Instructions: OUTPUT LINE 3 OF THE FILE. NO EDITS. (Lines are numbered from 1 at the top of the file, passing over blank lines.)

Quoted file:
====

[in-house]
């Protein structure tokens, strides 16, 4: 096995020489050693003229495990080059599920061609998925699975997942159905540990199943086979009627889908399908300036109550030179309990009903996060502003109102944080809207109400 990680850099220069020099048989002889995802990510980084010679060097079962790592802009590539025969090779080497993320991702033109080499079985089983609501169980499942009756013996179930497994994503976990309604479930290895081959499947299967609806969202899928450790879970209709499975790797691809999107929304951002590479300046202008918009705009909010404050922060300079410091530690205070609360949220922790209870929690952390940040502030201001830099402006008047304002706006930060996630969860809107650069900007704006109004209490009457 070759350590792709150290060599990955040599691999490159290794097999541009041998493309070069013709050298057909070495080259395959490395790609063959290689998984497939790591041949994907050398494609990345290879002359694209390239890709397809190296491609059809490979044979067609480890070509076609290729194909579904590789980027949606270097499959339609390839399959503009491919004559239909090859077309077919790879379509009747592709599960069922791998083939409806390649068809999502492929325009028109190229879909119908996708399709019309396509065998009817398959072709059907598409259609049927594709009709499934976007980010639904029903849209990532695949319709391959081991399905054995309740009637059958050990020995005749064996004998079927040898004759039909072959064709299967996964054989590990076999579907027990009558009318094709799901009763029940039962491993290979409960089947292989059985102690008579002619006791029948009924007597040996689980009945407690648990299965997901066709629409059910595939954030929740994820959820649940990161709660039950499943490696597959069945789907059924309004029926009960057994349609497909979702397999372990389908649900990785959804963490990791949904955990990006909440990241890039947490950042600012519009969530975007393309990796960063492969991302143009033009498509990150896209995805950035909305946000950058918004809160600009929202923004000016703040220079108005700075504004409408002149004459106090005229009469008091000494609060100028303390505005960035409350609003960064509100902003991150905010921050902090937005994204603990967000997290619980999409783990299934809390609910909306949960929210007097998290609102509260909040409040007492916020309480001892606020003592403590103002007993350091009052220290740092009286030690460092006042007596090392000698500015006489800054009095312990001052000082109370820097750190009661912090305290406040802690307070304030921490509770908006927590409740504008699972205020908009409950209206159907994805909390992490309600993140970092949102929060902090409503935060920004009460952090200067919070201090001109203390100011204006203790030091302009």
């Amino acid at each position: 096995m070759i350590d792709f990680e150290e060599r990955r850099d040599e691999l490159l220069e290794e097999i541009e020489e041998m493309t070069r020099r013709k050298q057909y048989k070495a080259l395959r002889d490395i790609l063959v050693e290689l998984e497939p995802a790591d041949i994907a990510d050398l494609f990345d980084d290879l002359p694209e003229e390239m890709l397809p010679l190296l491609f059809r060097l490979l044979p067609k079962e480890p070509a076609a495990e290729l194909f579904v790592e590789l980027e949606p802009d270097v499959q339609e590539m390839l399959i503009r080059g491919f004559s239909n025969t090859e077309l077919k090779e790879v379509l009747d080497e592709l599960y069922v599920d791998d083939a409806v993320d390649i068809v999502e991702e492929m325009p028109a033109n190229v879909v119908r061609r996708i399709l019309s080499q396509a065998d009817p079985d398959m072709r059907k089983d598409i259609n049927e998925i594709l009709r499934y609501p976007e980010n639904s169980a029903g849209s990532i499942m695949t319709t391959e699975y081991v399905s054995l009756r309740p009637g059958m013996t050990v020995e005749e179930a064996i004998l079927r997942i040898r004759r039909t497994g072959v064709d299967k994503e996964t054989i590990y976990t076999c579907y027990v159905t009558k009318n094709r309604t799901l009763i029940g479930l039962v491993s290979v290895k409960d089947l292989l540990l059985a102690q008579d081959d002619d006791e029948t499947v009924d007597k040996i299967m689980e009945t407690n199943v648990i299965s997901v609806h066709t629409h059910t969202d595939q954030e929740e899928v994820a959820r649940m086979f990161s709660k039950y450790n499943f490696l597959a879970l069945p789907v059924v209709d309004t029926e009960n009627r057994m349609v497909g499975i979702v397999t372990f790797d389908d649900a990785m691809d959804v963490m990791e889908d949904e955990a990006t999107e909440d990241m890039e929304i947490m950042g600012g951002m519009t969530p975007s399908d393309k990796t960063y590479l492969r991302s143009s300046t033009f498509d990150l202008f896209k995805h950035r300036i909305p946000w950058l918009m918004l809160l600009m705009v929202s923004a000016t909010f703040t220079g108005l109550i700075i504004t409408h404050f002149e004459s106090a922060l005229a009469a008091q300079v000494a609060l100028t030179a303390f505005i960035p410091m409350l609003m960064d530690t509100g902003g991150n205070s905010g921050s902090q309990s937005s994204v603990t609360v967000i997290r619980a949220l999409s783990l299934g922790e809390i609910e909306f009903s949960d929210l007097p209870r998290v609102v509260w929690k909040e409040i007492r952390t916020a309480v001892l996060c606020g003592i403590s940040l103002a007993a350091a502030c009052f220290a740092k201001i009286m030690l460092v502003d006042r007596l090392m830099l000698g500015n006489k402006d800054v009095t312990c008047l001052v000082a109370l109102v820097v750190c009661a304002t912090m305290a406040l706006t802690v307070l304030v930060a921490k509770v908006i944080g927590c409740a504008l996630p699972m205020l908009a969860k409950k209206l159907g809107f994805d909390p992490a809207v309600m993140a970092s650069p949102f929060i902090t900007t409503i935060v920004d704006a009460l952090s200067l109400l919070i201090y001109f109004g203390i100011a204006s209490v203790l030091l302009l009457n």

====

């Amino acid at each position: 096995m070759i350590d792709f990680e150290e060599r990955r850099d040599e691999l490159l220069e290794e097999i541009e020489e041998m493309t070069r020099r013709k050298q057909y048989k070495a080259l395959r002889d490395i790609l063959v050693e290689l998984e497939p995802a790591d041949i994907a990510d050398l494609f990345d980084d290879l002359p694209e003229e390239m890709l397809p010679l190296l491609f059809r060097l490979l044979p067609k079962e480890p070509a076609a495990e290729l194909f579904v790592e590789l980027e949606p802009d270097v499959q339609e590539m390839l399959i503009r080059g491919f004559s239909n025969t090859e077309l077919k090779e790879v379509l009747d080497e592709l599960y069922v599920d791998d083939a409806v993320d390649i068809v999502e991702e492929m325009p028109a033109n190229v879909v119908r061609r996708i399709l019309s080499q396509a065998d009817p079985d398959m072709r059907k089983d598409i259609n049927e998925i594709l009709r499934y609501p976007e980010n639904s169980a029903g849209s990532i499942m695949t319709t391959e699975y081991v399905s054995l009756r309740p009637g059958m013996t050990v020995e005749e179930a064996i004998l079927r997942i040898r004759r039909t497994g072959v064709d299967k994503e996964t054989i590990y976990t076999c579907y027990v159905t009558k009318n094709r309604t799901l009763i029940g479930l039962v491993s290979v290895k409960d089947l292989l540990l059985a102690q008579d081959d002619d006791e029948t499947v009924d007597k040996i299967m689980e009945t407690n199943v648990i299965s997901v609806h066709t629409h059910t969202d595939q954030e929740e899928v994820a959820r649940m086979f990161s709660k039950y450790n499943f490696l597959a879970l069945p789907v059924v209709d309004t029926e009960n009627r057994m349609v497909g499975i979702v397999t372990f790797d389908d649900a990785m691809d959804v963490m990791e889908d949904e955990a990006t999107e909440d990241m890039e929304i947490m950042g600012g951002m519009t969530p975007s399908d393309k990796t960063y590479l492969r991302s143009s300046t033009f498509d990150l202008f896209k995805h950035r300036i909305p946000w950058l918009m918004l809160l600009m705009v929202s923004a000016t909010f703040t220079g108005l109550i700075i504004t409408h404050f002149e004459s106090a922060l005229a009469a008091q300079v000494a609060l100028t030179a303390f505005i960035p410091m409350l609003m960064d530690t509100g902003g991150n205070s905010g921050s902090q309990s937005s994204v603990t609360v967000i997290r619980a949220l999409s783990l299934g922790e809390i609910e909306f009903s949960d929210l007097p209870r998290v609102v509260w929690k909040e409040i007492r952390t916020a309480v001892l996060c606020g003592i403590s940040l103002a007993a350091a502030c009052f220290a740092k201001i009286m030690l460092v502003d006042r007596l090392m830099l000698g500015n006489k402006d800054v009095t312990c008047l001052v000082a109370l109102v820097v750190c009661a304002t912090m305290a406040l706006t802690v307070l304030v930060a921490k509770v908006i944080g927590c409740a504008l996630p699972m205020l908009a969860k409950k209206l159907g809107f994805d909390p992490a809207v309600m993140a970092s650069p949102f929060i902090t900007t409503i935060v920004d704006a009460l952090s200067l109400l919070i201090y001109f109004g203390i100011a204006s209490v203790l030091l302009l009457n």